4th Jan, 2017
This went down really well at a leaving do.
26th Dec, 2016
Love this cake so much, it's my fail safe cake for any special occasion, enough to serve a big crowd, and the icing is equally decadent as it's made with ganache. Best chocolate cake ever :)
9th Nov, 2016
Hello - the recipe says this serves 50. Is that one layer or does it mean all three layers if you were to make the three-tier wedding cake? Also, I've bought double quantities of the ingredients to make two layers, but now I am wondering if the idea is you cut this cake into three layers like in the picture? If so this means there is no need to make double quantities?
7th Oct, 2016
This was the first 12inch chocolate cake I've ever made as I'm not a big fan of chocolate cake. Oh my what a lovely cake, very moist and yummy. It was a massive success in work as I made it for Macmillan coffe morning. Just make sure you have large enough bowls to mix the ingredient as I had to chance my bowls. Best chocolate cake ever


22nd Feb, 2017
I have made this cake a number of times and it is AWESOME! I was wondering though how you think it would go as cupcakes?
goodfoodteam's picture
3rd Mar, 2017
We're glad you've enjoyed it so much. You could make this into cupcakes. Obviously this amount of mixture is going to make a lot so you might want to reduce the quantities depending on how many you're planning to make. You'll also need to reduce the cooking time to around 20 mins. We can't give exact instructions as we haven't tested this recipe in cupcake form. Let us know how you get on!
22nd Jan, 2017
Is soured cream the same thing as American sour cream?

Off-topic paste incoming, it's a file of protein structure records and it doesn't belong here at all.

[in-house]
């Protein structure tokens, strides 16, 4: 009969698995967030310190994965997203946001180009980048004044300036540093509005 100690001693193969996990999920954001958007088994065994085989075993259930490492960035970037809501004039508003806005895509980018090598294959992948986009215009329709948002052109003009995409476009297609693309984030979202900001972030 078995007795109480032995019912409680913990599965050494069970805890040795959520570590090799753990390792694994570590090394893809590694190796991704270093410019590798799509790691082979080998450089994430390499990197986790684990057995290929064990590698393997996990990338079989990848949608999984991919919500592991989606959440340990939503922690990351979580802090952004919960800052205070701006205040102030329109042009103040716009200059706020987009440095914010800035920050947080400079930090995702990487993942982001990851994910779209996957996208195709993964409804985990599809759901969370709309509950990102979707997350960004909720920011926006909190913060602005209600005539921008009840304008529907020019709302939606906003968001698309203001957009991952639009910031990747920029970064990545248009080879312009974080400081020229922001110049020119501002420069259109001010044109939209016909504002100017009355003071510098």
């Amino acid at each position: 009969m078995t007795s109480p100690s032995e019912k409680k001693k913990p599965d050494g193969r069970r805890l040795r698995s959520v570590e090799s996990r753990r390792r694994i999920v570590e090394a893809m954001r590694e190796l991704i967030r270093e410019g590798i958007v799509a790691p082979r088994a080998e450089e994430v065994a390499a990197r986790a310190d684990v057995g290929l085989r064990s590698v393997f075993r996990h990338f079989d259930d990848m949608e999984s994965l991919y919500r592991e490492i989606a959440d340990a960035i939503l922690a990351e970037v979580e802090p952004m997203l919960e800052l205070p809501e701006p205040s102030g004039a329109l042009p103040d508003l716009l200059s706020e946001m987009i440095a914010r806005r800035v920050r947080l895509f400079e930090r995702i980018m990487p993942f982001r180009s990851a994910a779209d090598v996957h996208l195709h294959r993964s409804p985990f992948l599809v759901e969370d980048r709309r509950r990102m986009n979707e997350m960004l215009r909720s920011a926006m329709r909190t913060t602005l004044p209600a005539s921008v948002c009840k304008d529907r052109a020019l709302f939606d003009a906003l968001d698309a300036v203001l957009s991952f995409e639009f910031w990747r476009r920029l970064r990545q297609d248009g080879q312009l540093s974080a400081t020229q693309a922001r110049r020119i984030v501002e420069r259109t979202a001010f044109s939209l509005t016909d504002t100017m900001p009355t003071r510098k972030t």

17th Jan, 2017
What does 2 x 284ml soured cream mean (568 ml)? Can I use anything else instead of sour cream?
goodfoodteam's picture
23rd Jan, 2017
Thanks for your question. 284ml is the most common size of carton available in British supermarkets and we suggest using two of these but yes, it does just mean 568ml. We'd suggest using soured cream - this produces a cake that's both light and moist due its combination of acidity and fat.
17th Nov, 2016
Can you tell me how high this cake is when baked thank you
goodfoodteam's picture
17th Nov, 2016
Thanks for your question. It's hard to give an exact height as this may vary slightly. You need to use a deep cake tin and once iced the cake is usually roughly that depth. You can always trim the cake once baked if necessary.
29th Aug, 2016
Did anyone else find the mixture had quite a few lumps in it?!
17th Aug, 2016
Made this chocolate cake came out of oven perfect, tested cake before removing from the oven skewer came out clean. But the day after when i sliced the cake it didn't looked cooked very dense is this what it should look like
5th Sep, 2016
Hi, I've baked this cake many times, in quite a few different tin sizes and more often than not gluten free. I switch out the plain flour for Doves Free From Plain White Flour and make sure my baking powder is GF. I also tend to be a little more generous with the coffee and soured cream just ensure moisture - GF cakes can often be dry and crumbly. Connoisseurs can sometimes pick out the semolina texture from the flour but most just eat it happy and oblivious that it is GF.


9th Dec, 2014 This is a link to a brilliant website which helps with converting the ingredients for different sized tins. Just put in all the quantities, original tin size, the size of tin you want to use, and the ingredients automatically come up at the bottom of the page.
Fiona cheng
19th Oct, 2014
Hi, may I know if you use buttercream in between layers?
17th Dec, 2013
This recipe also works brilliantly using buttermilk instead of sour cream. I've just made it today using left over buttermilk, much cheaper, less fat, and tastes the same! This is my ultimate choc cake for any requests I have, it's easy, foolproof and always gets great reviews!
14th Oct, 2013
I made this first as a layer on my sisters wedding cake. now I make it quite often for friends who seem to enjoy it even more when i add the juice and zest of 2 limes to butter cream icing to fill and top it with. The strong, rich dark chocolate and the taste of the zesty lime seem to really compliment each other.